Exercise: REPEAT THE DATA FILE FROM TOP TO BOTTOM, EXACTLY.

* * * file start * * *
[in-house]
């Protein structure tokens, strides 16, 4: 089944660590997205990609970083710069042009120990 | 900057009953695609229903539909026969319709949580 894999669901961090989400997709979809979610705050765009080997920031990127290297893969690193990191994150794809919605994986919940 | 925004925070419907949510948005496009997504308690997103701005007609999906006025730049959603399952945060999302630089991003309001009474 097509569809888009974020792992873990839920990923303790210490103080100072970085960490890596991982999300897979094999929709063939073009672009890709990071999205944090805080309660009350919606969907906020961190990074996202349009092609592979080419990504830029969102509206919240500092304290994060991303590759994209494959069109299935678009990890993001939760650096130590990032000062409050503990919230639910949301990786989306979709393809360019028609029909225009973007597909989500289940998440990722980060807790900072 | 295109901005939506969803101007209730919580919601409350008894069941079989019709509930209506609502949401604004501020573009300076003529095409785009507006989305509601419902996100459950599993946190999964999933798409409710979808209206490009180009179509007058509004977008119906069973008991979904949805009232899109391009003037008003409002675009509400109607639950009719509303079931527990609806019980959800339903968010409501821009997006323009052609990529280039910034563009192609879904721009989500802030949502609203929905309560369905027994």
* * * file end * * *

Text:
[in-house]
């Protein structure tokens, strides 16, 4: 089944660590997205990609970083710069042009120990 | 900057009953695609229903539909026969319709949580 894999669901961090989400997709979809979610705050765009080997920031990127290297893969690193990191994150794809919605994986919940 | 925004925070419907949510948005496009997504308690997103701005007609999906006025730049959603399952945060999302630089991003309001009474 097509569809888009974020792992873990839920990923303790210490103080100072970085960490890596991982999300897979094999929709063939073009672009890709990071999205944090805080309660009350919606969907906020961190990074996202349009092609592979080419990504830029969102509206919240500092304290994060991303590759994209494959069109299935678009990890993001939760650096130590990032000062409050503990919230639910949301990786989306979709393809360019028609029909225009973007597909989500289940998440990722980060807790900072 | 295109901005939506969803101007209730919580919601409350008894069941079989019709509930209506609502949401604004501020573009300076003529095409785009507006989305509601419902996100459950599993946190999964999933798409409710979808209206490009180009179509007058509004977008119906069973008991979904949805009232899109391009003037008003409002675009509400109607639950009719509303079931527990609806019980959800339903968010409501821009997006323009052609990529280039910034563009192609879904721009989500802030949502609203929905309560369905027994």